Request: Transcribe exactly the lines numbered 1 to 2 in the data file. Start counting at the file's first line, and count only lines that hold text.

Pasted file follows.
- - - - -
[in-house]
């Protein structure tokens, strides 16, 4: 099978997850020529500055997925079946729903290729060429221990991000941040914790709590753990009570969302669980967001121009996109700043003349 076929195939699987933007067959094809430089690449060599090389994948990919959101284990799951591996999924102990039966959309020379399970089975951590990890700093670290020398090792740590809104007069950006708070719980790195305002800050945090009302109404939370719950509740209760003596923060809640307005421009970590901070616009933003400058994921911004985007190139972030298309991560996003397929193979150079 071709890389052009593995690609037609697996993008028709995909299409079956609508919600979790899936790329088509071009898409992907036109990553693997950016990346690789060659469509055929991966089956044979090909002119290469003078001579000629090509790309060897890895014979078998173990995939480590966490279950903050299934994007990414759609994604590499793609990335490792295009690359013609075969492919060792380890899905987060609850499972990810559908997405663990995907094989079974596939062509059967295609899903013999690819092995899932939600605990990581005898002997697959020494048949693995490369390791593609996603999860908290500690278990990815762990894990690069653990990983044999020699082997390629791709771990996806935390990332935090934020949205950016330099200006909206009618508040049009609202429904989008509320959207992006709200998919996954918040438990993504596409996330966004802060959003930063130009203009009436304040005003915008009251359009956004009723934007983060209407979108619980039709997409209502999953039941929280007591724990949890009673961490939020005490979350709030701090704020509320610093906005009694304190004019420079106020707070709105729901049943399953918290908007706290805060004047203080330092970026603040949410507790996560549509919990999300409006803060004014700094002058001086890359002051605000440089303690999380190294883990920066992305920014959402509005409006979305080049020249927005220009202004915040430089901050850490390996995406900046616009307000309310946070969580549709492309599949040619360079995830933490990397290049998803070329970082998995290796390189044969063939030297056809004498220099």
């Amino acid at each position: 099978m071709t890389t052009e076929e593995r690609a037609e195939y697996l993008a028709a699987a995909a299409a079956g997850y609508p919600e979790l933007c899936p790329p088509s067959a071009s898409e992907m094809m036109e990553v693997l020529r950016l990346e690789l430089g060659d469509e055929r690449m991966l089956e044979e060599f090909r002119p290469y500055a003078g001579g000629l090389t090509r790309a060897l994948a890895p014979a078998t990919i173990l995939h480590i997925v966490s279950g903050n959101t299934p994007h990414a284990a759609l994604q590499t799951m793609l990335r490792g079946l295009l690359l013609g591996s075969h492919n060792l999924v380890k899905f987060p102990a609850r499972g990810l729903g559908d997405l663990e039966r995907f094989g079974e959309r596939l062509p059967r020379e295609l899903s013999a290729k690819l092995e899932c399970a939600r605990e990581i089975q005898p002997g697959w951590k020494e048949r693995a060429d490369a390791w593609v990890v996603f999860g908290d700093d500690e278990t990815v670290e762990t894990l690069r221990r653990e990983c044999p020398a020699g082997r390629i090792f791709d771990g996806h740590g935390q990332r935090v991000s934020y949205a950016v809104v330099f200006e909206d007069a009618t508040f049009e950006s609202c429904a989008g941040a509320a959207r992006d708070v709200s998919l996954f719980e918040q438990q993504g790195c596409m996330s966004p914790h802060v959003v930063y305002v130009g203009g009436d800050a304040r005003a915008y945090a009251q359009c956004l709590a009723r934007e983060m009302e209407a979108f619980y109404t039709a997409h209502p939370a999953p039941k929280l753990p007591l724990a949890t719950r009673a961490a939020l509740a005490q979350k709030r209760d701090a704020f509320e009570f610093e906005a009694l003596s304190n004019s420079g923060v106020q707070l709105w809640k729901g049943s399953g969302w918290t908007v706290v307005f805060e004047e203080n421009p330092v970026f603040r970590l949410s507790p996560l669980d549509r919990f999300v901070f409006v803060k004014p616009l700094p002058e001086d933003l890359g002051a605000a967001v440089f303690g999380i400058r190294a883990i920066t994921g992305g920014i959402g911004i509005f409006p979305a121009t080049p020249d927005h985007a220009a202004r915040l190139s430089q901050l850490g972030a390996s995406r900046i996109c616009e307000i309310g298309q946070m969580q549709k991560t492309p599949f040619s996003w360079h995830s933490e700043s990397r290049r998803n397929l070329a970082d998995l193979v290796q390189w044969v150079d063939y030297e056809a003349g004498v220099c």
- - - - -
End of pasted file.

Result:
[in-house]
């Protein structure tokens, strides 16, 4: 099978997850020529500055997925079946729903290729060429221990991000941040914790709590753990009570969302669980967001121009996109700043003349 076929195939699987933007067959094809430089690449060599090389994948990919959101284990799951591996999924102990039966959309020379399970089975951590990890700093670290020398090792740590809104007069950006708070719980790195305002800050945090009302109404939370719950509740209760003596923060809640307005421009970590901070616009933003400058994921911004985007190139972030298309991560996003397929193979150079 071709890389052009593995690609037609697996993008028709995909299409079956609508919600979790899936790329088509071009898409992907036109990553693997950016990346690789060659469509055929991966089956044979090909002119290469003078001579000629090509790309060897890895014979078998173990995939480590966490279950903050299934994007990414759609994604590499793609990335490792295009690359013609075969492919060792380890899905987060609850499972990810559908997405663990995907094989079974596939062509059967295609899903013999690819092995899932939600605990990581005898002997697959020494048949693995490369390791593609996603999860908290500690278990990815762990894990690069653990990983044999020699082997390629791709771990996806935390990332935090934020949205950016330099200006909206009618508040049009609202429904989008509320959207992006709200998919996954918040438990993504596409996330966004802060959003930063130009203009009436304040005003915008009251359009956004009723934007983060209407979108619980039709997409209502999953039941929280007591724990949890009673961490939020005490979350709030701090704020509320610093906005009694304190004019420079106020707070709105729901049943399953918290908007706290805060004047203080330092970026603040949410507790996560549509919990999300409006803060004014700094002058001086890359002051605000440089303690999380190294883990920066992305920014959402509005409006979305080049020249927005220009202004915040430089901050850490390996995406900046616009307000309310946070969580549709492309599949040619360079995830933490990397290049998803070329970082998995290796390189044969063939030297056809004498220099």